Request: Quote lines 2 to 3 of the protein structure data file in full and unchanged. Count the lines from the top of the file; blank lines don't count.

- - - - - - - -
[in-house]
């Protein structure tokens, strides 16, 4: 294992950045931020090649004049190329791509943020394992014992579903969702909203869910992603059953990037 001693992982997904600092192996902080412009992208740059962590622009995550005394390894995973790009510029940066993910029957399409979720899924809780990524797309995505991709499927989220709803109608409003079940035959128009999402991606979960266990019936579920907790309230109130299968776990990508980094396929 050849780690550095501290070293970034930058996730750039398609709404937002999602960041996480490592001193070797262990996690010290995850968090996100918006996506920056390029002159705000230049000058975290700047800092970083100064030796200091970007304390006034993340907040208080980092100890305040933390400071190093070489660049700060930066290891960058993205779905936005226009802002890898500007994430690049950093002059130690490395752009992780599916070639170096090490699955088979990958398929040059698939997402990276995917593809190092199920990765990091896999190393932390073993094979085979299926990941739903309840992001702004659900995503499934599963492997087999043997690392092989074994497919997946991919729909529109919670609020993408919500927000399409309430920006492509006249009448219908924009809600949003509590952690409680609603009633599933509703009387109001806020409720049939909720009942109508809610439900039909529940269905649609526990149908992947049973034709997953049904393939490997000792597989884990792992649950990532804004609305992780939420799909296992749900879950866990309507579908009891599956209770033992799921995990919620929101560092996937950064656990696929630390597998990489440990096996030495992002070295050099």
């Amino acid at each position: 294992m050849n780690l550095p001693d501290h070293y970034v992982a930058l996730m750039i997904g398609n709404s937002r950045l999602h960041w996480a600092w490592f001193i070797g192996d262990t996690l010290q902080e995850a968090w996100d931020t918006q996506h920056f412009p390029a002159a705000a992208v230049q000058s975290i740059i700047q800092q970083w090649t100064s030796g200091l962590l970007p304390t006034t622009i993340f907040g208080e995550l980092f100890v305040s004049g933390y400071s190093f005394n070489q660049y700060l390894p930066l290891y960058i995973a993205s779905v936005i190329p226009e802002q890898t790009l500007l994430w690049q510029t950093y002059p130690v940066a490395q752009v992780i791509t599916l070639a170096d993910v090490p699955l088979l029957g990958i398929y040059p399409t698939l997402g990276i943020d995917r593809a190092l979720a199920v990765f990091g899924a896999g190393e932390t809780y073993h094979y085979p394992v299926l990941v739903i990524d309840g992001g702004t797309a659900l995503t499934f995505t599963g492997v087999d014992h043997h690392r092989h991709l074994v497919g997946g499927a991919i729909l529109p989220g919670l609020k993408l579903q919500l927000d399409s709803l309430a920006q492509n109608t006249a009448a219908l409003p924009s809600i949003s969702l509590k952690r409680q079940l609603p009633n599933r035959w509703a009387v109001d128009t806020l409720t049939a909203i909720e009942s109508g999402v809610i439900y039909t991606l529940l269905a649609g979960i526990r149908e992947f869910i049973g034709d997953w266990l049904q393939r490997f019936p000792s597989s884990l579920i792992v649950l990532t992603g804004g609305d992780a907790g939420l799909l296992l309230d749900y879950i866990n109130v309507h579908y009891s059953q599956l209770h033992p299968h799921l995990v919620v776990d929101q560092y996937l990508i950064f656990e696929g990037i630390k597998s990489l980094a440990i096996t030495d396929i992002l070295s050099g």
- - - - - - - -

């Protein structure tokens, strides 16, 4: 294992950045931020090649004049190329791509943020394992014992579903969702909203869910992603059953990037 001693992982997904600092192996902080412009992208740059962590622009995550005394390894995973790009510029940066993910029957399409979720899924809780990524797309995505991709499927989220709803109608409003079940035959128009999402991606979960266990019936579920907790309230109130299968776990990508980094396929 050849780690550095501290070293970034930058996730750039398609709404937002999602960041996480490592001193070797262990996690010290995850968090996100918006996506920056390029002159705000230049000058975290700047800092970083100064030796200091970007304390006034993340907040208080980092100890305040933390400071190093070489660049700060930066290891960058993205779905936005226009802002890898500007994430690049950093002059130690490395752009992780599916070639170096090490699955088979990958398929040059698939997402990276995917593809190092199920990765990091896999190393932390073993094979085979299926990941739903309840992001702004659900995503499934599963492997087999043997690392092989074994497919997946991919729909529109919670609020993408919500927000399409309430920006492509006249009448219908924009809600949003509590952690409680609603009633599933509703009387109001806020409720049939909720009942109508809610439900039909529940269905649609526990149908992947049973034709997953049904393939490997000792597989884990792992649950990532804004609305992780939420799909296992749900879950866990309507579908009891599956209770033992799921995990919620929101560092996937950064656990696929630390597998990489440990096996030495992002070295050099």
């Amino acid at each position: 294992m050849n780690l550095p001693d501290h070293y970034v992982a930058l996730m750039i997904g398609n709404s937002r950045l999602h960041w996480a600092w490592f001193i070797g192996d262990t996690l010290q902080e995850a968090w996100d931020t918006q996506h920056f412009p390029a002159a705000a992208v230049q000058s975290i740059i700047q800092q970083w090649t100064s030796g200091l962590l970007p304390t006034t622009i993340f907040g208080e995550l980092f100890v305040s004049g933390y400071s190093f005394n070489q660049y700060l390894p930066l290891y960058i995973a993205s779905v936005i190329p226009e802002q890898t790009l500007l994430w690049q510029t950093y002059p130690v940066a490395q752009v992780i791509t599916l070639a170096d993910v090490p699955l088979l029957g990958i398929y040059p399409t698939l997402g990276i943020d995917r593809a190092l979720a199920v990765f990091g899924a896999g190393e932390t809780y073993h094979y085979p394992v299926l990941v739903i990524d309840g992001g702004t797309a659900l995503t499934f995505t599963g492997v087999d014992h043997h690392r092989h991709l074994v497919g997946g499927a991919i729909l529109p989220g919670l609020k993408l579903q919500l927000d399409s709803l309430a920006q492509n109608t006249a009448a219908l409003p924009s809600i949003s969702l509590k952690r409680q079940l609603p009633n599933r035959w509703a009387v109001d128009t806020l409720t049939a909203i909720e009942s109508g999402v809610i439900y039909t991606l529940l269905a649609g979960i526990r149908e992947f869910i049973g034709d997953w266990l049904q393939r490997f019936p000792s597989s884990l579920i792992v649950l990532t992603g804004g609305d992780a907790g939420l799909l296992l309230d749900y879950i866990n109130v309507h579908y009891s059953q599956l209770h033992p299968h799921l995990v919620v776990d929101q560092y996937l990508i950064f656990e696929g990037i630390k597998s990489l980094a440990i096996t030495d396929i992002l070295s050099g």